We report here two cases of percutaneous transforaminal endoscopic access for inside out lumbar discectomy done under local anaesthesia for acute cauda equina syndrome caused by herniated intervertebral disc at L4-L5 level. One patient had associated canal stenosis. This is mainly to highlight the ease of access and patient outcomes, with pre and post images to support our report.
Case Report
Case 1
A 22-year-old male presented with history of low back pain of onemonth duration with radiating pain to right lower limb. On physical examination, straight leg raising test (SLRT) on right side was 25 degrees with normal SLRT on left side. Further manual muscle testing showed Extensor hallucis longus weakness on right side. There was sensory disturbance in the form of hypoesthesia and numbness along the L5 dermatomal level. He underwent an MRI scan (Figures 1A and B) and a diagnosis of L4-L5 disc prolapse with L5 radiculopathy was made. He was counselled on various treatment options available. He worsened during one week; time taken by patient to opt for surgery. He was taken up as emergency surgery
He presented with worsening pain in lower back and both lower limbs. Examination showed worsened neurological status with SLRT of 20 degrees on right side and 40 degrees on left side with both Tibialis anterior and Extensor hallucis longus (EHL) muscle weakness on right side with a power of 3/5 on manual muscle testing. Paraesthesia and numbness in perianal area was also present with decreased sphincter tone. A diagnosis of early cauda equina syndrome was confirmed and he was posted for Percutaneous Endoscopic decompression by transforaminal access.
Surgical technique: Optimum location for skin entry and guide wire insertion was assessed preoperatively using a limited plain axial CT scan at the L4-5 level (Figure 2). The CT scan helped plan trajectory clear of bowel and retroperitoneal structures like kidney. If we draw a sub facet line in this view it clearly shows us presence of disc tissue dorsal to this line indicating a severe compromise of the canal and neural structures. It is also very important to note that the posterior border of the disc which is normally concave is turned convex due to the herniation.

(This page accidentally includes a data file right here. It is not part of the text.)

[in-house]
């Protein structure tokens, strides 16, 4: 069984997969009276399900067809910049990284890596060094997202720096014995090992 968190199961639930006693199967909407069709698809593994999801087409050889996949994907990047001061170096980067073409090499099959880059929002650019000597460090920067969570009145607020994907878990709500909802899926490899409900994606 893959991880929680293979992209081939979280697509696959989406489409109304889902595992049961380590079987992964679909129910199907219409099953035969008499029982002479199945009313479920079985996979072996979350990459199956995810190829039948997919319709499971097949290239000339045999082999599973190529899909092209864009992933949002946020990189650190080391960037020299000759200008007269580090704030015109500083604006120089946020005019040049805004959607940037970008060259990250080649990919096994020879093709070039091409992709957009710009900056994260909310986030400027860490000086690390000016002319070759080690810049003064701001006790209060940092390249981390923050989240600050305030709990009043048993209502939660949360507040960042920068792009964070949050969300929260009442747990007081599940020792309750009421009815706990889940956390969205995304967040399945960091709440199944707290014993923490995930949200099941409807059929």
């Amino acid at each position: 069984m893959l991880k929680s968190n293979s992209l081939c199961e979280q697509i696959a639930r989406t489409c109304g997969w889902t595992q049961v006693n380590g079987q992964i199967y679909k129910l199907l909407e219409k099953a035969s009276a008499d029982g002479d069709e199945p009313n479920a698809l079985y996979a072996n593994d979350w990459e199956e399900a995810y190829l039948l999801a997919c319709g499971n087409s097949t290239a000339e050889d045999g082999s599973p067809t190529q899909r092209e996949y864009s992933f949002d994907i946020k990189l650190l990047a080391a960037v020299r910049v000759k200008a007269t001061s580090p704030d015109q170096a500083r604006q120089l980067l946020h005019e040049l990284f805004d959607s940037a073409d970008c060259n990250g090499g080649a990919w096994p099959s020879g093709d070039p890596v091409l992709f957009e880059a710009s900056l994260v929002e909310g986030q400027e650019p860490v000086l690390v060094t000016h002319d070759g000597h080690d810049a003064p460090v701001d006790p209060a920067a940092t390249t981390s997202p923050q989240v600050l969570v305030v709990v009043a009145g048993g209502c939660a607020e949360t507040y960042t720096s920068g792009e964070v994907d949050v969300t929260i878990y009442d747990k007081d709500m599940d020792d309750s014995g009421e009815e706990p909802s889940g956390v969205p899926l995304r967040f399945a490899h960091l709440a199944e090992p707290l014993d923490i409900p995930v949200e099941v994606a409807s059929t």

Patient was positioned prone. After proper draping, reference skin lines were drawn under C-arm guidance for skin entry. The local anaesthetic agent (0.5% lignocaine) infiltrated along the track up to foramen. Intravenous sedation (with Midazolam and Fentanyl) was used but patient can obey and communicate freely with the surgeon throughout the procedure. This was significant in this case as we were putting an instrument in canal through foramen and likely to increase pressure over the dural sac. Antero posterior and lateral fluoroscopic images were used and a Vertebris 8 mm (Richard Wolf, Germany) endoscopic system employed.
Safe entry into L4-L5 disc space reached through the foramen biportally. Needle was inserted under posterior annulus conceptually under the line touching both subfacet areas. (as seen in section above). A guide wire was inserted into the disc space through a puncture wound followed by the insertion of obturator and cannula first on more symptomatic side. Patient feedback as to increased pain or discomfort or neurological complaints was noted. After cannula insertion, the obturator removed and the endoscope was introduced. The central annular tear was identified. Additional intra discal part of the nucleus was removed to create more working space and then herniated disc material removed. After decompressing the thecal sac and nerve root from right side, same technique was used from the left side and herniated disc material was cleared. Adequate decompression was evident from the pulsation of the dural sac and mobile nerve roots intraoperatively and immediate post-operative pain relief as reported by the patient. His SLRT improved in the immediate post- operative period with resolution of symptoms like perianal and saddle anaesthesia was seen in short time.